MCFRS News Release
Prevent Fires - Save Lives - Here's How
Several Residential Fire a Cause for Alarm; Firefighters checking smoke alarms with ‘Safety in Our Neighborhood’ campaign
Nearly 20,000 homes visited and hundreds of smoke alarms installed
On Saturday, March 14, 2009 just before 3 p.m. units from the Montgomery County Fire and Rescue Service responded to a fire in a townhouse at 14509 Dunsinane Terrace, in the Bel Pre/Aspen Hill area. First arriving firefighters encountered a fire in the kitchen. The occupants (an adult female babysitting her two young grandchildren age 1 and 4) got out prior to the arrival of firefighters. An activated smoke alarm alerted them to the fire. All three occupants will be transported to a local hospital as a precaution for possible exposure to smoke.
In the last week Montgomery County emergency personnel have responded to many calls, and although all residential fires are significant to those affected, four (4) have particular significance - smoke alarms were present, activated and occupants escaped prior to arrival of firefighters.
On Friday, March 13, around 6:15 a.m., firefighters responded to 1510 Crest Road, in Silver Spring. Crews arrived on the scene of a 2-story Cape Cod single family home with heavy fire and smoke coming from the house. A smoke alarm had alerted the occupants, some of whom were sleeping, including 6 adults and 3 children. All exited safely and there were no injuries reported. Damage was estimated to be about $325,000. The fire is believed to be accidental, electrical in nature. Nine (9) occupants were displaced.
On Thursday, March 12, around 7:45 a.m., units and personnel from Montgomery and prince George’s County Fire and Rescue responded to 12313 Treetop Dr, at the Fairland Gardens Apartments, in White Oak. Firefighters arrived to find heavy smoke coming from several floors of a 4-story Garden style apartment building. A precautionary Second Alarm was dispatched. The buildings fire alarms had been activated and many occupants were able to self evacuate, some thru windows. However, firefighters did rescue one adult male via ladder from the 4th floor. Several pets were also removed from the smoky building. One adult male was transported with smoke inhalation and one firefighter injured a knee. Most importantly the building’s fire alarms were present and activated. Damage is estimated to be about $500,000 and dozens or residents were displaced. Fire Investigators believe the cause was electrical in nature and originated in a 2nd floor bedroom.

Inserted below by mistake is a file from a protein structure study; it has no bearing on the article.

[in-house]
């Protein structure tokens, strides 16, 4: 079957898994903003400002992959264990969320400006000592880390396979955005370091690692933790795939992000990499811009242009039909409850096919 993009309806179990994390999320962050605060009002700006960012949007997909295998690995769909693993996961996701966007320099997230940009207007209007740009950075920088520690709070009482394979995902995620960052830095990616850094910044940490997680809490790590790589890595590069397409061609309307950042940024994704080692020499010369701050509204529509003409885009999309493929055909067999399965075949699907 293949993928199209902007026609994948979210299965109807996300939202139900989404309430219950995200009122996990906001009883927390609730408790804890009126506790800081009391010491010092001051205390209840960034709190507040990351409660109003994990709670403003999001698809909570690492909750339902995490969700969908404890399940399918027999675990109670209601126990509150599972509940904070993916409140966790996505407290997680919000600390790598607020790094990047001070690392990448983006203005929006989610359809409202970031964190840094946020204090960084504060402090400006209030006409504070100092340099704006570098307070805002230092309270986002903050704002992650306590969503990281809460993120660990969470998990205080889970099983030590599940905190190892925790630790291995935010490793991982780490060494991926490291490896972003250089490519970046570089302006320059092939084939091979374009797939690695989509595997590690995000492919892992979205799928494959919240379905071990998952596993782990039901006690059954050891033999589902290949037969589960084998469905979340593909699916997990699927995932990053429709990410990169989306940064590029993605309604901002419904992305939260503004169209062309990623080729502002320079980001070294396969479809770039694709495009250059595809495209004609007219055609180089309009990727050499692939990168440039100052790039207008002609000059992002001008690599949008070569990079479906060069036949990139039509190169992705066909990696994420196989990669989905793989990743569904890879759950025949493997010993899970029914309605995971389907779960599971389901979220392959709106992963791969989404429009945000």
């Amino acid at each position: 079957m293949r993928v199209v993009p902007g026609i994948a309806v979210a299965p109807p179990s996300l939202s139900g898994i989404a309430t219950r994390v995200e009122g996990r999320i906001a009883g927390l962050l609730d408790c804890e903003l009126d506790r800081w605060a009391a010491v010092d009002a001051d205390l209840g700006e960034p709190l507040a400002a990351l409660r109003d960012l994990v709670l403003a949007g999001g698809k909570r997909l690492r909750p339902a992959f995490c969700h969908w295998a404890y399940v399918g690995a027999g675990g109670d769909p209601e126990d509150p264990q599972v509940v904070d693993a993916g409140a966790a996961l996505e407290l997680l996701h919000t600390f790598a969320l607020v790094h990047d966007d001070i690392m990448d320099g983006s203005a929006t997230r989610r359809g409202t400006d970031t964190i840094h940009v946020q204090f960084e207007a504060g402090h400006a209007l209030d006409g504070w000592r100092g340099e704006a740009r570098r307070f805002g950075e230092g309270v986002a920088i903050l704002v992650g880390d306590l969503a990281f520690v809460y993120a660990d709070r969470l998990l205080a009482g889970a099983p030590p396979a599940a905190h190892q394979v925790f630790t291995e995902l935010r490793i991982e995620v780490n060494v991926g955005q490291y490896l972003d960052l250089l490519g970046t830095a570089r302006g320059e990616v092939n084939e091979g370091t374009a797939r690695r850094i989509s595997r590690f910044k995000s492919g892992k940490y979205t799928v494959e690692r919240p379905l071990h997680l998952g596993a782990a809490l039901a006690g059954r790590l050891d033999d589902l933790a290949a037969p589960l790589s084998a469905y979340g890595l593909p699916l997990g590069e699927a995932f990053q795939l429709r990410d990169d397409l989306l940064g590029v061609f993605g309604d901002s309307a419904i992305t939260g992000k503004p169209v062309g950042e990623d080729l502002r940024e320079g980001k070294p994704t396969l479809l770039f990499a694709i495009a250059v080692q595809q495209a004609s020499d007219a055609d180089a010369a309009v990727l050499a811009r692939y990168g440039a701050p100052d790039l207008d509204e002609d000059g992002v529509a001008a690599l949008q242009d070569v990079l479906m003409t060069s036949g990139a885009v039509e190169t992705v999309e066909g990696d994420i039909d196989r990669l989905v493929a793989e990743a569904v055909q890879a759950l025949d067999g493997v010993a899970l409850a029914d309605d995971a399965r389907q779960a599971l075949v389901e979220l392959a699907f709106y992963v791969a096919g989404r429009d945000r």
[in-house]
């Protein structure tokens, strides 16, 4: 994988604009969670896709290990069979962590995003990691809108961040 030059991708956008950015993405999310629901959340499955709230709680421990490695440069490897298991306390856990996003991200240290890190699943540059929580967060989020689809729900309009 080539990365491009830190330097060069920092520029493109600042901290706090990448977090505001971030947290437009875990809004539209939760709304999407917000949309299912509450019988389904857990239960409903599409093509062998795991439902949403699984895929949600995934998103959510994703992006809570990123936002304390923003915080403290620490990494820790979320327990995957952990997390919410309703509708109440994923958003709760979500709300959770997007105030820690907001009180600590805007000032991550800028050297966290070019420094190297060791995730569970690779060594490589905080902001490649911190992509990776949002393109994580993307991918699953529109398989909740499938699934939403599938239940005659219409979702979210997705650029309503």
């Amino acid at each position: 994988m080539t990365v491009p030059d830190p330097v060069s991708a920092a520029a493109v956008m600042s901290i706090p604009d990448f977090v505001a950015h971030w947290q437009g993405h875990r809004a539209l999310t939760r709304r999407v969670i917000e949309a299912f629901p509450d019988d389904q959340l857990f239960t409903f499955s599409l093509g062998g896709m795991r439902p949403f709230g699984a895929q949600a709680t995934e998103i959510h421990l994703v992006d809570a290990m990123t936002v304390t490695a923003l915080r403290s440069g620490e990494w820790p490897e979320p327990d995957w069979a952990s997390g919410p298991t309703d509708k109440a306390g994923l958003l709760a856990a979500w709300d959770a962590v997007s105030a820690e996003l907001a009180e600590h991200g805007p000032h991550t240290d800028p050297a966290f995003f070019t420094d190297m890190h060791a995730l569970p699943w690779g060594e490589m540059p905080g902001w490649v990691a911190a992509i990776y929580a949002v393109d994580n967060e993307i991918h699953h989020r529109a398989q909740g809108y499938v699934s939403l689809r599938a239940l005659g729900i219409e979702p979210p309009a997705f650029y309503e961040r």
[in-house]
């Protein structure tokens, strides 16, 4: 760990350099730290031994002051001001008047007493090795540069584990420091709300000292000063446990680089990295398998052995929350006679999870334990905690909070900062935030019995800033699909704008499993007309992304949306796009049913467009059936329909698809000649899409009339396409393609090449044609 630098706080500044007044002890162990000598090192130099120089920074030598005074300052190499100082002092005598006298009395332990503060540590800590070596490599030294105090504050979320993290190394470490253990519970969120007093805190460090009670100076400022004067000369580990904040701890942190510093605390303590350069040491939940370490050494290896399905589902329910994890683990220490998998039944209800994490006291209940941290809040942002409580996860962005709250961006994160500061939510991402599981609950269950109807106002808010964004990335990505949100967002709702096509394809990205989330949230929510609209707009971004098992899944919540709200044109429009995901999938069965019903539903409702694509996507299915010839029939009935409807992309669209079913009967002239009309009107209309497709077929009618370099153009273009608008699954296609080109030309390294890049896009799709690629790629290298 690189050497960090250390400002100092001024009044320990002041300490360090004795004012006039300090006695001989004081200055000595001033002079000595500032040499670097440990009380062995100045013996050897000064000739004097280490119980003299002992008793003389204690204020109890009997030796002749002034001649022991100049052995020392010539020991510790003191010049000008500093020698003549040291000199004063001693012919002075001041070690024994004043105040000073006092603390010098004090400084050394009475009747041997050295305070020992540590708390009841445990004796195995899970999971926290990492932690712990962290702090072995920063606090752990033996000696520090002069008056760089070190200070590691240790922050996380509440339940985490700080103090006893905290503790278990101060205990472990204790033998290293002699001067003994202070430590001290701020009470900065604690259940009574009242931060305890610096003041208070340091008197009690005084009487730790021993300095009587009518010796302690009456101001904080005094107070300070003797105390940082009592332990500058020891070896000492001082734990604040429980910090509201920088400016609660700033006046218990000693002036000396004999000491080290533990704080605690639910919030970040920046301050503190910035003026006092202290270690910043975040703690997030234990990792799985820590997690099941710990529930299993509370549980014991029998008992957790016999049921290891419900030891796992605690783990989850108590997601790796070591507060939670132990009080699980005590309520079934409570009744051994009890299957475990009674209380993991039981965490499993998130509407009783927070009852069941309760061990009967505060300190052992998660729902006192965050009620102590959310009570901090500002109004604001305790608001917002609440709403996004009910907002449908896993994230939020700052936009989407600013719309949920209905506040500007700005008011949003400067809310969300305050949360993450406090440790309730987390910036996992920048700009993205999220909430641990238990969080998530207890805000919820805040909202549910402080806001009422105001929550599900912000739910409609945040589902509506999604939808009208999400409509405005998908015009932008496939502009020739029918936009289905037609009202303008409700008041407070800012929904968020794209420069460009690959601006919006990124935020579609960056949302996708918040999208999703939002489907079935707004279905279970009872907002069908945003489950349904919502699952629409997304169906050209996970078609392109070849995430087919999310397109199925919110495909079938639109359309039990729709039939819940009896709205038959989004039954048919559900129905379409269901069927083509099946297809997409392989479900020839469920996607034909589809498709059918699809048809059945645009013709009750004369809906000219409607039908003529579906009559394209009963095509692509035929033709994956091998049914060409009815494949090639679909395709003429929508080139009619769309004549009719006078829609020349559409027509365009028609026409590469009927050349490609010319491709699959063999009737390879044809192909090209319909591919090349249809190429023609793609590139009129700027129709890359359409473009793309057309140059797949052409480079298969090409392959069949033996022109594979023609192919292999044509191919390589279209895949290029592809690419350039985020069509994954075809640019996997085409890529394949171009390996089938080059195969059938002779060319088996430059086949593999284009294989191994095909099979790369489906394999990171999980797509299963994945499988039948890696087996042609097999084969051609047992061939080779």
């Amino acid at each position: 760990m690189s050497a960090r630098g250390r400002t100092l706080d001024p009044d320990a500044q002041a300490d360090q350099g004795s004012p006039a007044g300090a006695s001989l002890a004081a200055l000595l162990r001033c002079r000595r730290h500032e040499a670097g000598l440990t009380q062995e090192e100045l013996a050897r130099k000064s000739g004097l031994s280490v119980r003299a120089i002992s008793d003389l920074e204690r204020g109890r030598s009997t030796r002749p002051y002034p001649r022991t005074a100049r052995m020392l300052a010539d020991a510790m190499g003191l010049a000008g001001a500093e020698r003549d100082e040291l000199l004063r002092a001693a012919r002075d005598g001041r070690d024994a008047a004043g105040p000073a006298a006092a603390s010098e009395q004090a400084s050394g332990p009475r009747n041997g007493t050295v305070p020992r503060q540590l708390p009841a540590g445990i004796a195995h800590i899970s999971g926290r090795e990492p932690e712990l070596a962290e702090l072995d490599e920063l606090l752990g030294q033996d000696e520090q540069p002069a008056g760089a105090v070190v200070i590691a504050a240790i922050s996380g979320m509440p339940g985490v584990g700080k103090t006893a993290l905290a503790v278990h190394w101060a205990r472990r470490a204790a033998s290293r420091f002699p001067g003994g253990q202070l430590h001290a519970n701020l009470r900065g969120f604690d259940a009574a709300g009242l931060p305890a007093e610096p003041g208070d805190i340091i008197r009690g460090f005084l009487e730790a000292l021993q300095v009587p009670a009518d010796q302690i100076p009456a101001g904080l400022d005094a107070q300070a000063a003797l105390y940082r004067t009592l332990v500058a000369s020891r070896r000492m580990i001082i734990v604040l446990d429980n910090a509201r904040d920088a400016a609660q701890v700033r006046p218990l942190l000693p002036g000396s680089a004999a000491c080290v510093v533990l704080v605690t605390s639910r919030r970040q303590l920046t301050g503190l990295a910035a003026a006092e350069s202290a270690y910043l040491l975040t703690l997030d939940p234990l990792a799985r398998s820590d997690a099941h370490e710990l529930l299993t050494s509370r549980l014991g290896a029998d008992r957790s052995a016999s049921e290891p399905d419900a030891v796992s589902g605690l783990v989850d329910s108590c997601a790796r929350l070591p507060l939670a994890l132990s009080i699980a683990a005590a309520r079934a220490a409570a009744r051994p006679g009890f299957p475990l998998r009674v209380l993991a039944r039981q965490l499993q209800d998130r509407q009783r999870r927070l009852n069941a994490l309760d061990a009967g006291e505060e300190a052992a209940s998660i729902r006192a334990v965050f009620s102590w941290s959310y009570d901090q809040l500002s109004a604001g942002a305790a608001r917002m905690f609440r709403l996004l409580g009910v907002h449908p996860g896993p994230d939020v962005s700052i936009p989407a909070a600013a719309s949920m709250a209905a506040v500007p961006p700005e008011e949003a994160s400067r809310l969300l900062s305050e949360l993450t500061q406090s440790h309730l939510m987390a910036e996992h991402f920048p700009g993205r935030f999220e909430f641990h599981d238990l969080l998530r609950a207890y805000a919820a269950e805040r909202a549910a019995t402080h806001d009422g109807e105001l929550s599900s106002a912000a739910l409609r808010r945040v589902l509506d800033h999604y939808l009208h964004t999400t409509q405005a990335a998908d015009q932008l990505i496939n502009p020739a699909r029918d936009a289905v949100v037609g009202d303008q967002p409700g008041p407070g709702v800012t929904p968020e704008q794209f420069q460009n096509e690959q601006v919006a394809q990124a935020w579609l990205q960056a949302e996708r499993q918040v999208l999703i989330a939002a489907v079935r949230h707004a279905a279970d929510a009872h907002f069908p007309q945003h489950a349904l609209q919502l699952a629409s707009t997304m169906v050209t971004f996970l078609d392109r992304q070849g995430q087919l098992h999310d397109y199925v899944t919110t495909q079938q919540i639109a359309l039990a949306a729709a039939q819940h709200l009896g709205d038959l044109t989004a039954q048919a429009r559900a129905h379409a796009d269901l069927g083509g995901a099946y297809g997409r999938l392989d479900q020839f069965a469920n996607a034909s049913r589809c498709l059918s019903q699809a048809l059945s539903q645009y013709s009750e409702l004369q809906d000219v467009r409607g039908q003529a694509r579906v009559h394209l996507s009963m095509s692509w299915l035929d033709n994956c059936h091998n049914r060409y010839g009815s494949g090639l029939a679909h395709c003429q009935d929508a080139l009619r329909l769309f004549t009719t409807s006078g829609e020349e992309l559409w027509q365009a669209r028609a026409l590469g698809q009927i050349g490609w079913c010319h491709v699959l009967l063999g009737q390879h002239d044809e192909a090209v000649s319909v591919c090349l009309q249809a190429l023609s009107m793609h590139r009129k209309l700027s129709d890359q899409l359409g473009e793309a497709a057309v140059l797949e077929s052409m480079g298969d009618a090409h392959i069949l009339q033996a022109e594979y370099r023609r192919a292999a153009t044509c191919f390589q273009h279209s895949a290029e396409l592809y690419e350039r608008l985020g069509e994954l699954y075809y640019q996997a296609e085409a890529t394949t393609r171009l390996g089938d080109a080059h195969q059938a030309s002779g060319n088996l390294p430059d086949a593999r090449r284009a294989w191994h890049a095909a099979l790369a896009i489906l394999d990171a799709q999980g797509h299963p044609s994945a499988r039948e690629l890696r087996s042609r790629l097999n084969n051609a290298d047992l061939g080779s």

On Wednesday, March 11, just after 2:00 a.m., units responded for a house fire at 17604 Lafayette Dr. in Olney. Firefighters arrived to discover heavy fire coming from a 2-story split level single family home. A single smoke alarm activated on the second floor and awakened 2 residents. They self evacuated with their pets. Prior to the arrival of firefighters an adult male reentered the house to retrieve a cat. He retreated to the garage and drove car out thru the garage door to escape. One firefighter was injured with debris in his eye. The smoke alarm on 2nd floor activated, but the smoke alarm in basement was found without a battery and did not function. Fire Investigators believe the fire originated in the basement and was electrical in nature. Damage was estimated to be about $750,000 and the family of 2 and several pets was displaced.
On Friday, March 6, around 8:30 in the morning units from the Montgomery County Fire and Rescue Service responded to 17100 Hoskinson Road, in Poolesville for the report of a house fire. Firefighters arrived to find heavy fire and smoke coming from a large 2-story, wood frame single family home. A lone 2nd floor occupant was awaken by an activated smoke alarm. He self evacuated and apparently initially could not exit thru interior stairway and retreated out a window onto roof. He jumped to ground. Damage was estimated to be over $500,000. The cause may be electrical in nature and appears to have started on the first floor near the kitchen/utility area. There were no injuries. The family was displaced.